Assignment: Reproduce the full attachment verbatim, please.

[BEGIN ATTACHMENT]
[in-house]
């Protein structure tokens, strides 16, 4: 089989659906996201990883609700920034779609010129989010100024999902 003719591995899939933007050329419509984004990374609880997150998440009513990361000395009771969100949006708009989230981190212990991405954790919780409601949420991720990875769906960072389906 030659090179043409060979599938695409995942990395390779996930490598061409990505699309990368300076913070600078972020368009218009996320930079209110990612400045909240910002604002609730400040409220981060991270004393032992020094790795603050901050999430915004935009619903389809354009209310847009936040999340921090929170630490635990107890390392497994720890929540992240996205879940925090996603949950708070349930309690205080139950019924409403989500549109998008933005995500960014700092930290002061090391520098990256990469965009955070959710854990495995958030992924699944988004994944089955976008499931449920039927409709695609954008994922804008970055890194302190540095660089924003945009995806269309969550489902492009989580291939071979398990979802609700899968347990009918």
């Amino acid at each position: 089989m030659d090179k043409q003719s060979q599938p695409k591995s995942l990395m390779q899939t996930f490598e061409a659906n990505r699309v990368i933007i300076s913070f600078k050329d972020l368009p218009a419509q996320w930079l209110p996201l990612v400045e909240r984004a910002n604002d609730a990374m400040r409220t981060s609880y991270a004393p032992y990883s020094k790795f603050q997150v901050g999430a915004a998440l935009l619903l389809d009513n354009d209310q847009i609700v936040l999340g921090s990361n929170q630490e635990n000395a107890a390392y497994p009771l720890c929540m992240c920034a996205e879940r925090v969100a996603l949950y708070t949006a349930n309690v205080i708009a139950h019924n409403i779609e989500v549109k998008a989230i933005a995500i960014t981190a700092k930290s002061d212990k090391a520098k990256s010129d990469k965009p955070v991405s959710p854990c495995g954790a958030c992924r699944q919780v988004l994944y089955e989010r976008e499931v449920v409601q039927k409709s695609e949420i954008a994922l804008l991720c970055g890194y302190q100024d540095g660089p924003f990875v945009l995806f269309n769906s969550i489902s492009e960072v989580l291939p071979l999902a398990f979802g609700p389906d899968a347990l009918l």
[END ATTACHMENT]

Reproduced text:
[in-house]
């Protein structure tokens, strides 16, 4: 089989659906996201990883609700920034779609010129989010100024999902 003719591995899939933007050329419509984004990374609880997150998440009513990361000395009771969100949006708009989230981190212990991405954790919780409601949420991720990875769906960072389906 030659090179043409060979599938695409995942990395390779996930490598061409990505699309990368300076913070600078972020368009218009996320930079209110990612400045909240910002604002609730400040409220981060991270004393032992020094790795603050901050999430915004935009619903389809354009209310847009936040999340921090929170630490635990107890390392497994720890929540992240996205879940925090996603949950708070349930309690205080139950019924409403989500549109998008933005995500960014700092930290002061090391520098990256990469965009955070959710854990495995958030992924699944988004994944089955976008499931449920039927409709695609954008994922804008970055890194302190540095660089924003945009995806269309969550489902492009989580291939071979398990979802609700899968347990009918």
């Amino acid at each position: 089989m030659d090179k043409q003719s060979q599938p695409k591995s995942l990395m390779q899939t996930f490598e061409a659906n990505r699309v990368i933007i300076s913070f600078k050329d972020l368009p218009a419509q996320w930079l209110p996201l990612v400045e909240r984004a910002n604002d609730a990374m400040r409220t981060s609880y991270a004393p032992y990883s020094k790795f603050q997150v901050g999430a915004a998440l935009l619903l389809d009513n354009d209310q847009i609700v936040l999340g921090s990361n929170q630490e635990n000395a107890a390392y497994p009771l720890c929540m992240c920034a996205e879940r925090v969100a996603l949950y708070t949006a349930n309690v205080i708009a139950h019924n409403i779609e989500v549109k998008a989230i933005a995500i960014t981190a700092k930290s002061d212990k090391a520098k990256s010129d990469k965009p955070v991405s959710p854990c495995g954790a958030c992924r699944q919780v988004l994944y089955e989010r976008e499931v449920v409601q039927k409709s695609e949420i954008a994922l804008l991720c970055g890194y302190q100024d540095g660089p924003f990875v945009l995806f269309n769906s969550i489902s492009e960072v989580l291939p071979l999902a398990f979802g609700p389906d899968a347990l009918l």